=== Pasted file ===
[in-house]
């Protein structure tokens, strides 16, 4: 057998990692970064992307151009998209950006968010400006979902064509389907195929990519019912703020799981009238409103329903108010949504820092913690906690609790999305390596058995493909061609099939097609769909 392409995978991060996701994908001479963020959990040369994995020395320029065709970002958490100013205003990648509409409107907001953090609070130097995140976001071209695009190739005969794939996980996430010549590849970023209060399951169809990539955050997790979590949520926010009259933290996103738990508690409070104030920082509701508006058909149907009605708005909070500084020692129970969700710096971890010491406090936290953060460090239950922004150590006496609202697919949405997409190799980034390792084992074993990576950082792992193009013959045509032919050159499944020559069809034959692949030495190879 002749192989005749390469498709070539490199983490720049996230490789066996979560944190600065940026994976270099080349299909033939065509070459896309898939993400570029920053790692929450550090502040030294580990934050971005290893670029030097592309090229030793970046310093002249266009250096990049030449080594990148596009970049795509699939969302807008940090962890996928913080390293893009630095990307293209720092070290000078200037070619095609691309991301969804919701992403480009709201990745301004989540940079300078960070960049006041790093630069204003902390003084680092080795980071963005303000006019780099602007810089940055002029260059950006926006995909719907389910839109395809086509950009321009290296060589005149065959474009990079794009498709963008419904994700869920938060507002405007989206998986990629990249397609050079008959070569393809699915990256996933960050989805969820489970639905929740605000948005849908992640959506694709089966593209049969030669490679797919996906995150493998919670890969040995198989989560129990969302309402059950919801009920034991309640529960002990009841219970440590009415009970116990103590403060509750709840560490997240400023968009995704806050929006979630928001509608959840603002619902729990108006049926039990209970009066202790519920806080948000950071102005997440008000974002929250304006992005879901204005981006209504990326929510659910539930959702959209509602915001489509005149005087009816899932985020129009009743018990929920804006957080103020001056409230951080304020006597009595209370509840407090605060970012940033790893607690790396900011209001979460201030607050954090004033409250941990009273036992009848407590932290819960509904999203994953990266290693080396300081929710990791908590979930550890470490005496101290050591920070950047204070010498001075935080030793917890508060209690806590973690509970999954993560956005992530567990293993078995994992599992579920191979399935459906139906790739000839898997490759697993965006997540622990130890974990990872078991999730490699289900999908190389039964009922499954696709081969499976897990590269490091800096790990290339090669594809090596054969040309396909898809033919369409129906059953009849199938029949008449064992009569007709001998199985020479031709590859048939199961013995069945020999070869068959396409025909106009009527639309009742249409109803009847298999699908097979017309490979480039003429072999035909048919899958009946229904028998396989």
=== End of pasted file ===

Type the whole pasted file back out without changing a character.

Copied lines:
[in-house]
């Protein structure tokens, strides 16, 4: 057998990692970064992307151009998209950006968010400006979902064509389907195929990519019912703020799981009238409103329903108010949504820092913690906690609790999305390596058995493909061609099939097609769909 392409995978991060996701994908001479963020959990040369994995020395320029065709970002958490100013205003990648509409409107907001953090609070130097995140976001071209695009190739005969794939996980996430010549590849970023209060399951169809990539955050997790979590949520926010009259933290996103738990508690409070104030920082509701508006058909149907009605708005909070500084020692129970969700710096971890010491406090936290953060460090239950922004150590006496609202697919949405997409190799980034390792084992074993990576950082792992193009013959045509032919050159499944020559069809034959692949030495190879 002749192989005749390469498709070539490199983490720049996230490789066996979560944190600065940026994976270099080349299909033939065509070459896309898939993400570029920053790692929450550090502040030294580990934050971005290893670029030097592309090229030793970046310093002249266009250096990049030449080594990148596009970049795509699939969302807008940090962890996928913080390293893009630095990307293209720092070290000078200037070619095609691309991301969804919701992403480009709201990745301004989540940079300078960070960049006041790093630069204003902390003084680092080795980071963005303000006019780099602007810089940055002029260059950006926006995909719907389910839109395809086509950009321009290296060589005149065959474009990079794009498709963008419904994700869920938060507002405007989206998986990629990249397609050079008959070569393809699915990256996933960050989805969820489970639905929740605000948005849908992640959506694709089966593209049969030669490679797919996906995150493998919670890969040995198989989560129990969302309402059950919801009920034991309640529960002990009841219970440590009415009970116990103590403060509750709840560490997240400023968009995704806050929006979630928001509608959840603002619902729990108006049926039990209970009066202790519920806080948000950071102005997440008000974002929250304006992005879901204005981006209504990326929510659910539930959702959209509602915001489509005149005087009816899932985020129009009743018990929920804006957080103020001056409230951080304020006597009595209370509840407090605060970012940033790893607690790396900011209001979460201030607050954090004033409250941990009273036992009848407590932290819960509904999203994953990266290693080396300081929710990791908590979930550890470490005496101290050591920070950047204070010498001075935080030793917890508060209690806590973690509970999954993560956005992530567990293993078995994992599992579920191979399935459906139906790739000839898997490759697993965006997540622990130890974990990872078991999730490699289900999908190389039964009922499954696709081969499976897990590269490091800096790990290339090669594809090596054969040309396909898809033919369409129906059953009849199938029949008449064992009569007709001998199985020479031709590859048939199961013995069945020999070869068959396409025909106009009527639309009742249409109803009847298999699908097979017309490979480039003429072999035909048919899958009946229904028998396989």